Last Updated on December 14, 2020 by Chef Mireille
Blogging Marathon #32
Theme: Baked Goods
Although this is in the Baked Goods category, it could also be in the International category. There are going to be a lot of International recipes this month from Nicaragua to Norway, whether they are actually in the International BM theme for the day. Having to stick to the alphabetical recipes for the month, I really had to search the blogosphere for ideas and go to the foods of countries I was previously unfamiliar with.
Damper Bread is a traditional Australian unleavened bread that was created by drovers and swagman who traveled for weeks or months at a time driving animals, with limited rations. Using just wheat flour and water, it was cooked in campfire ashes and is still a common bread to be cooked during recreational camping trips in Australia and New Zealand. Also known as Bush Bread, the aboriginal community also make this bread utilizing local grains and nuts.
Modern day versions of damper bread include leavening like baking powder, baking soda, beer and/or self rising flour, creating a less dense more palatable bread. Aussie bakeries now feature gourmet damper breads utilizing herbs, cheese and sometimes sour cream or yogurt for a lighter product. The varieties are endless. Even sweet versions including fruit now exist.
After looking at dozens of damper recipes, I came up with this one I hope you like as much as I did.
Before I get to the recipe, a little about the cheese I used in this bread. Dubliner is a cow’s milk hard aged cheese that I started noticing about two years ago and now it is available everywhere from your local supermarket to Target. It’s a simultaneously sweet and sharp cheese perfect for grating and melting. I like to use it when making quiche. It’s actually now one of my favorite cheeses. Produced in County Cork (Ireland) by the company Kerrygold, Wikipedia describes it as having the “sharpness of a mature cheddar, the nuttiness of Swiss Cheese and the bite of Parmesan”. If you don’t have access to Dubliner, just use cheddar.
- 2 cups self rising flour
- 1 cup whole wheat flour
- 1 teaspoon baking soda
- 6 tablespoons butter, melted and cooled
- 2/3 cup milk
- 1/3 cup buttermilk
- 1 cup Dubliner cheese, grated
- 1 teaspoon black pepper
- 1/8 teaspoon salt
- 1 teaspoon dried chives
- 1 teaspoon dried parsley
- 1/2 teaspoon dried thyme
- 1 tablespoon milk
- 1/4 teaspoon black pepper
- 1 tablespoon Dubliner cheese, grated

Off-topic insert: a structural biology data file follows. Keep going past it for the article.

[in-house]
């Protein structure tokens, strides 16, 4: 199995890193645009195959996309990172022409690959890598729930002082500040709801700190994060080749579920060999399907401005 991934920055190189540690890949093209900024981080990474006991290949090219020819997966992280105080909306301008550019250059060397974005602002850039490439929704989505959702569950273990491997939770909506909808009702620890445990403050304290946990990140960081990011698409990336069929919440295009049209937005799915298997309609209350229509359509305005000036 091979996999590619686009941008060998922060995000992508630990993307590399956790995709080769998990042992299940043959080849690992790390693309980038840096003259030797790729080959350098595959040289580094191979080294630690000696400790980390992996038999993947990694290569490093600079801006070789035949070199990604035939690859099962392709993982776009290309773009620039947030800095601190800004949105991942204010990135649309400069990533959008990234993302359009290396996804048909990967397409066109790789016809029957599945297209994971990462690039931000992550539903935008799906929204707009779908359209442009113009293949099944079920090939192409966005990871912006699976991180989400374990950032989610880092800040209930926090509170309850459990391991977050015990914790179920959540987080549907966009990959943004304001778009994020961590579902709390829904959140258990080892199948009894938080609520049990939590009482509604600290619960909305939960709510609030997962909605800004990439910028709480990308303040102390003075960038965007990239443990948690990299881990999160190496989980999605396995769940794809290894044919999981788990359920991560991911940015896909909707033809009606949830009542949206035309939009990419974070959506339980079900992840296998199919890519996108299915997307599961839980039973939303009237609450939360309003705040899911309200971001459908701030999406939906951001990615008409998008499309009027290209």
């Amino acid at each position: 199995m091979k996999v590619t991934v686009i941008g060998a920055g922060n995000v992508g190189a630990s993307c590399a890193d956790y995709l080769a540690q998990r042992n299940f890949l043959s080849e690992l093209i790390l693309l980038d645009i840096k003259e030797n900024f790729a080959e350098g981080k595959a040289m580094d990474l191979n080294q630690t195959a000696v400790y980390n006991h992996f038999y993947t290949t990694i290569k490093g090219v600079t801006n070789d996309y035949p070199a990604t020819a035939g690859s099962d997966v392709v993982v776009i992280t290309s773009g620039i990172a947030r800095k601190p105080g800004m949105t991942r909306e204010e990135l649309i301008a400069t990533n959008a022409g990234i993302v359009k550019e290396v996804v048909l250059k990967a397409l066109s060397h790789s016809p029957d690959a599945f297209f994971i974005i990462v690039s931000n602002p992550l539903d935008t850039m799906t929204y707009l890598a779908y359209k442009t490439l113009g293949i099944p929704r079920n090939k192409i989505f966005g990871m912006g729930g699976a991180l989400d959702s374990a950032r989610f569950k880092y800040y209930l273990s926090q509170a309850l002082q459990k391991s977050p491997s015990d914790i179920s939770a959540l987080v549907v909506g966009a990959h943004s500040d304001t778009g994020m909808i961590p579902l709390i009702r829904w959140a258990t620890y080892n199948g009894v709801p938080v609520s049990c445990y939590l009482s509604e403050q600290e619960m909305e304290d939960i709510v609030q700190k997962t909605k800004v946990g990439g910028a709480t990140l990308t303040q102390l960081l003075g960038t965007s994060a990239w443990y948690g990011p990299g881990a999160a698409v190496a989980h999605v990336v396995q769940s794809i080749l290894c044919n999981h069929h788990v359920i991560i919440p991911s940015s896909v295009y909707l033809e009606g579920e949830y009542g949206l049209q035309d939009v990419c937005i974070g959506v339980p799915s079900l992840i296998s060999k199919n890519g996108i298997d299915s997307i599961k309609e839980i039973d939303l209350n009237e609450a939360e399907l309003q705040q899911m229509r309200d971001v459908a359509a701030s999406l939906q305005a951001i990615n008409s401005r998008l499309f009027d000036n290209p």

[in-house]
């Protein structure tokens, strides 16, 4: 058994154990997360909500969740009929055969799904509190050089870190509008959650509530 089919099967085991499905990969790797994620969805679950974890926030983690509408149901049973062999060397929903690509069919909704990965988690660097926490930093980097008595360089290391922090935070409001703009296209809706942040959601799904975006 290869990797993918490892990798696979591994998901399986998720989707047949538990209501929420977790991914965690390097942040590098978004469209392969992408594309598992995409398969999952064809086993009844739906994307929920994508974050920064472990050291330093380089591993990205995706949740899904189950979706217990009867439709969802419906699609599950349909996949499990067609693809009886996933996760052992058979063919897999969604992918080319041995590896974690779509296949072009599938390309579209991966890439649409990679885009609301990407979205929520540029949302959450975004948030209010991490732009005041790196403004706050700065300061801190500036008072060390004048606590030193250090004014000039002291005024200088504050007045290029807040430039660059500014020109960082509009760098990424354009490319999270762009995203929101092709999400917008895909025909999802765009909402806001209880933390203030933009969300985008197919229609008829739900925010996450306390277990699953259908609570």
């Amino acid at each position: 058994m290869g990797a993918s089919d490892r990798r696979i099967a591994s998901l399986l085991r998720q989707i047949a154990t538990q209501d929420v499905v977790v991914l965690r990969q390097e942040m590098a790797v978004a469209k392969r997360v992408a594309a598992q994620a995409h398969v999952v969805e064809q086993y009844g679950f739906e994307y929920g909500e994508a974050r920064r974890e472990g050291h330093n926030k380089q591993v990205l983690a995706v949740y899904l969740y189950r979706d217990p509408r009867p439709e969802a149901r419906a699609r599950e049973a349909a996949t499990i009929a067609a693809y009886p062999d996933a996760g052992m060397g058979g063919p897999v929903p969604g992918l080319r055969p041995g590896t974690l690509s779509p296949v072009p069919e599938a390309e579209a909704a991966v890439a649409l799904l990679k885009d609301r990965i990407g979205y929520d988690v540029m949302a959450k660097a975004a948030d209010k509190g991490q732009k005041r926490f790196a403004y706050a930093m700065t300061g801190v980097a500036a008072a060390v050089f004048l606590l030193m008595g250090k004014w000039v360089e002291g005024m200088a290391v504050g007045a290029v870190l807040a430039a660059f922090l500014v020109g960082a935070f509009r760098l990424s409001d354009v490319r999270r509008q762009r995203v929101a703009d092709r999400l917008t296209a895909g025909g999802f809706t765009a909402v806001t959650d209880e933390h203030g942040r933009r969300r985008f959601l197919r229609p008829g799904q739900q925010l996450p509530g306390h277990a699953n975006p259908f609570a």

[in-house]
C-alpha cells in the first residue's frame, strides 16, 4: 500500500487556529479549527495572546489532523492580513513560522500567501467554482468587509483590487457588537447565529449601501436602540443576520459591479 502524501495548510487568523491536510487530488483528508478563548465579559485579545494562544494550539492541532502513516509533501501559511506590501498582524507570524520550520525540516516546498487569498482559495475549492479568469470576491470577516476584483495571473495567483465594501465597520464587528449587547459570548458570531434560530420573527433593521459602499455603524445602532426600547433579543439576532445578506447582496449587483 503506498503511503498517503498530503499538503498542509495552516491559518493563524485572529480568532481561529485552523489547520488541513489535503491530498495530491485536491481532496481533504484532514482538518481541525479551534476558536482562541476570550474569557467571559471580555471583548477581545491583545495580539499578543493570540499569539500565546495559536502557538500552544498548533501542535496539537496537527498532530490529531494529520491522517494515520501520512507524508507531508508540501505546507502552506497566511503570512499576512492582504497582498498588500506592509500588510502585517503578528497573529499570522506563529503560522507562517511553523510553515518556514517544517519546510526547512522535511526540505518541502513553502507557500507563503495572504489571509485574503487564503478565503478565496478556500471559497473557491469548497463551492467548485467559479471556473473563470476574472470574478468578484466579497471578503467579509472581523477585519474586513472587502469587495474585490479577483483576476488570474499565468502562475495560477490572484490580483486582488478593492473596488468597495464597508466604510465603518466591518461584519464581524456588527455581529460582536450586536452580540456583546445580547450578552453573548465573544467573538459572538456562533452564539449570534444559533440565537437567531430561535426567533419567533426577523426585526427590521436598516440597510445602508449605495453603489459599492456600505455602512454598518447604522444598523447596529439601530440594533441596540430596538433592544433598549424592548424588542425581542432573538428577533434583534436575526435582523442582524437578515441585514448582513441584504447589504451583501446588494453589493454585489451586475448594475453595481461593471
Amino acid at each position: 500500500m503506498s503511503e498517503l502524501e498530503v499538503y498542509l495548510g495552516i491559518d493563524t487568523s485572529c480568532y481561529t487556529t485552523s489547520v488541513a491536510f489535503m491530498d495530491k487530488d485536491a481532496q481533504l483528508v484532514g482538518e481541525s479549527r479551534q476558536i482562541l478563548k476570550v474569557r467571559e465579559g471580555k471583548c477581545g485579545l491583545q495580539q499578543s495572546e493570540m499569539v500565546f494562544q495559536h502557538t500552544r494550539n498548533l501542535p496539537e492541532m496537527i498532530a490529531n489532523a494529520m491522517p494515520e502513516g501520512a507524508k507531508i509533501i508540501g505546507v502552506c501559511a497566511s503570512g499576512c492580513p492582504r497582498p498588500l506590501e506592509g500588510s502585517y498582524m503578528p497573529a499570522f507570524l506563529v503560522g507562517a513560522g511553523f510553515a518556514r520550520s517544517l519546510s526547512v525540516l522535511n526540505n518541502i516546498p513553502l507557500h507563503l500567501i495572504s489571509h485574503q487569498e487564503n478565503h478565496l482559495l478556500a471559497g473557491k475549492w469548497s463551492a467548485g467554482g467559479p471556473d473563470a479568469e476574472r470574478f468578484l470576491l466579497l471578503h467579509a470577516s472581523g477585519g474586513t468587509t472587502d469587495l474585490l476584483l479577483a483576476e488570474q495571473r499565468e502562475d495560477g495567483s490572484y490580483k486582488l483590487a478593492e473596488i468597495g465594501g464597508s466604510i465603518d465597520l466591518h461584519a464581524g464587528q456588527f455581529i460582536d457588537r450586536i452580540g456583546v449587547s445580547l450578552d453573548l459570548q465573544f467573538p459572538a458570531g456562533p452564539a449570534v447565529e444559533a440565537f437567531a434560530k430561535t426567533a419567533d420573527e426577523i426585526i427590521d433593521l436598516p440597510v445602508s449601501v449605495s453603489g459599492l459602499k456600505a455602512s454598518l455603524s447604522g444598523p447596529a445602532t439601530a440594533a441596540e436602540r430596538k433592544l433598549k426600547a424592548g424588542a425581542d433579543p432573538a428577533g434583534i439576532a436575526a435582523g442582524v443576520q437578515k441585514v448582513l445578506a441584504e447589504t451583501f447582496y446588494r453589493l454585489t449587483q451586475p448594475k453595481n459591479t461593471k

Preheat oven to 400 F.
Combine flours, baking soda, salt, pepper and herbs in a bowl.
Add cheese and mix.
In a small bowl, mix butter, buttermilk and milk.
Make a well in the center of the flour mix. Add wet ingredients and slowly incorporate flour into well until dough just comes together.
Shape into a ball. Place ball on parchment lined baking sheet. Using your palm, press down to flatten ball into a 7″ circle. Make 4 slits on top and brush the top with milk. Top with remaining topping ingredients.
Bake for 45 minutes.
So flavorful with melted cheese oozing through it, this bread is soft and delicious – perfect on its own with just a cup of coffee or tea.
Logo courtesy : Preeti
Check out the Blogging Marathon page for the other Blogging Marathoners doing BM# 32
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thats an very informative post dear 🙂 last week told my h to buy cheddar cheese and he bought this dubliner one was wondering what should i do with this .. that was very useful for me 🙂 Bread looks super soft and very healthy one 🙂
Mireille you provide us with lot of information. .and I love reading you posts. The bread looks wonderful. .book marking.
WOw what a wonderful source of info about cheese, bread and more… i love the part of cheese sprinkle on the top which makes me hungry.
Wonderful cheesy and herby bread and that's very interesting info you shared above.
Omg, am learning everyday from ur posts, bread looks absolutely stunning.
So many new stuff from you Mireille!!! Am learning all new Country cuisine.. Appreciate your research on this!!!
Very nice reading about this bread. Yes this marathon has had us going into regions we were unaware of. Though I must say you always do that for us, each of your posts have always been something new for me to read. Your D could easily been Dubliner Damper Bread right..:)..very nice
One more lesson and one more variety. Love the way you describe it. Very interesting.
I love these simple breads that take a quick few kneads, a fast shaping and a quick bake – the addition of herbs and good cheese always make them more interesting! Reminds me of the soda breads of Irish tradition!
The Pumpkin Farm
So now I have to ask for Dubliner cheese to folks coming down from US, and this damper bread is something I would love to try, the story is wonderful to know about as well
Oh wow, I'm drooling! Thanks for the recipe,
Lovely information learning a lot from ur site stunning bread so damn good yummy.
Loved reading your informative post Merille and loved the rustic look of the bread. Bookmarked. Can i use any other cheese?
The bread looks very nice Mir. Completely new to me…
Wow…loved very much about the cheesy look of the bread..:)
Loved to read the history behind it and also the rustic bread.
Loved reading the history behind the bread and the rustic look.
Lovely bread.. Very informative post.
That was very informative, Mir. I am sure my family would love a slice of that bread!!
Very informative post. And love the look of the bread with the melted cheese on top.